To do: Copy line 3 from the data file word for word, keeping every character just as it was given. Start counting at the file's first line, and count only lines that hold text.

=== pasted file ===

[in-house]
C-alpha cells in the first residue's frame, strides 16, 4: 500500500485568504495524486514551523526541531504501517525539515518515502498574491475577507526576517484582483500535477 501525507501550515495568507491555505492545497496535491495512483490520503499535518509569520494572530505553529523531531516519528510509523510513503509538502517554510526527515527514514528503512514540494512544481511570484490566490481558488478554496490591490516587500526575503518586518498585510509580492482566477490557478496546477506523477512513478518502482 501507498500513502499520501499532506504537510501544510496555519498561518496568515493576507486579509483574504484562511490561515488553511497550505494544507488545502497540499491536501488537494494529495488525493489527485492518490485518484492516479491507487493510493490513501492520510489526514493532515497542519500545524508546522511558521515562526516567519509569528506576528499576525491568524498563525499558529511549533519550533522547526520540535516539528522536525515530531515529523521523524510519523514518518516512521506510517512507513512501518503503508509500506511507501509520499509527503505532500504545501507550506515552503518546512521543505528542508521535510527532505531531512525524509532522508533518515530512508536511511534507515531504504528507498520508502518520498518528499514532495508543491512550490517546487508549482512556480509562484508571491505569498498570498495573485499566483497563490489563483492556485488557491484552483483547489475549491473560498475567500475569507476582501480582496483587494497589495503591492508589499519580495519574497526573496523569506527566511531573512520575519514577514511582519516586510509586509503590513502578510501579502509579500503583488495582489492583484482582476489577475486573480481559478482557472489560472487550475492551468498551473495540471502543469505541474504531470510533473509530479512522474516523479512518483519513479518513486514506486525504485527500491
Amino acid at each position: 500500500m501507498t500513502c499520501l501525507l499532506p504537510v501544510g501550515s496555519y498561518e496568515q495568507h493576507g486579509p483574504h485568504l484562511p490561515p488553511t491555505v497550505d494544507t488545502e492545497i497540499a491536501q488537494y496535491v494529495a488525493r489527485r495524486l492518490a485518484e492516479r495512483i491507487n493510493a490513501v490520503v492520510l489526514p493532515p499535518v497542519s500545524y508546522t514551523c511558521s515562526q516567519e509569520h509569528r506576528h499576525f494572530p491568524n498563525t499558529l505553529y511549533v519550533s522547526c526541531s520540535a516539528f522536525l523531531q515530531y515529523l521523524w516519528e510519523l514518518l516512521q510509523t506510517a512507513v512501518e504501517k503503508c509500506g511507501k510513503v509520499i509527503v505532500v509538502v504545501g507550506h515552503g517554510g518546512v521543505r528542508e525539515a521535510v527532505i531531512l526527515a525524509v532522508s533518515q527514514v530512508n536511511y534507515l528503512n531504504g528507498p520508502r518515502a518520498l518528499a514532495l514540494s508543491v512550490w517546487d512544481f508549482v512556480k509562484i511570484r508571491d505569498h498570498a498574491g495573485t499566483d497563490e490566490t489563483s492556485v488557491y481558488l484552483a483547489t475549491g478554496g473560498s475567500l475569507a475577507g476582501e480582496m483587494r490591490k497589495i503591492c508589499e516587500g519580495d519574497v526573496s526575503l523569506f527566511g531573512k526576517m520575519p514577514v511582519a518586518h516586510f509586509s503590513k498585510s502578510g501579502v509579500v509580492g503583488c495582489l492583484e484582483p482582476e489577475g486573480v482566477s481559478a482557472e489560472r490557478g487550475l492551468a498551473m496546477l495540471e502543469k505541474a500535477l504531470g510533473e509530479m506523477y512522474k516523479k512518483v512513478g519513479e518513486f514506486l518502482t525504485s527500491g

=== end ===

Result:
Amino acid at each position: 500500500m501507498t500513502c499520501l501525507l499532506p504537510v501544510g501550515s496555519y498561518e496568515q495568507h493576507g486579509p483574504h485568504l484562511p490561515p488553511t491555505v497550505d494544507t488545502e492545497i497540499a491536501q488537494y496535491v494529495a488525493r489527485r495524486l492518490a485518484e492516479r495512483i491507487n493510493a490513501v490520503v492520510l489526514p493532515p499535518v497542519s500545524y508546522t514551523c511558521s515562526q516567519e509569520h509569528r506576528h499576525f494572530p491568524n498563525t499558529l505553529y511549533v519550533s522547526c526541531s520540535a516539528f522536525l523531531q515530531y515529523l521523524w516519528e510519523l514518518l516512521q510509523t506510517a512507513v512501518e504501517k503503508c509500506g511507501k510513503v509520499i509527503v505532500v509538502v504545501g507550506h515552503g517554510g518546512v521543505r528542508e525539515a521535510v527532505i531531512l526527515a525524509v532522508s533518515q527514514v530512508n536511511y534507515l528503512n531504504g528507498p520508502r518515502a518520498l518528499a514532495l514540494s508543491v512550490w517546487d512544481f508549482v512556480k509562484i511570484r508571491d505569498h498570498a498574491g495573485t499566483d497563490e490566490t489563483s492556485v488557491y481558488l484552483a483547489t475549491g478554496g473560498s475567500l475569507a475577507g476582501e480582496m483587494r490591490k497589495i503591492c508589499e516587500g519580495d519574497v526573496s526575503l523569506f527566511g531573512k526576517m520575519p514577514v511582519a518586518h516586510f509586509s503590513k498585510s502578510g501579502v509579500v509580492g503583488c495582489l492583484e484582483p482582476e489577475g486573480v482566477s481559478a482557472e489560472r490557478g487550475l492551468a498551473m496546477l495540471e502543469k505541474a500535477l504531470g510533473e509530479m506523477y512522474k516523479k512518483v512513478g519513479e518513486f514506486l518502482t525504485s527500491g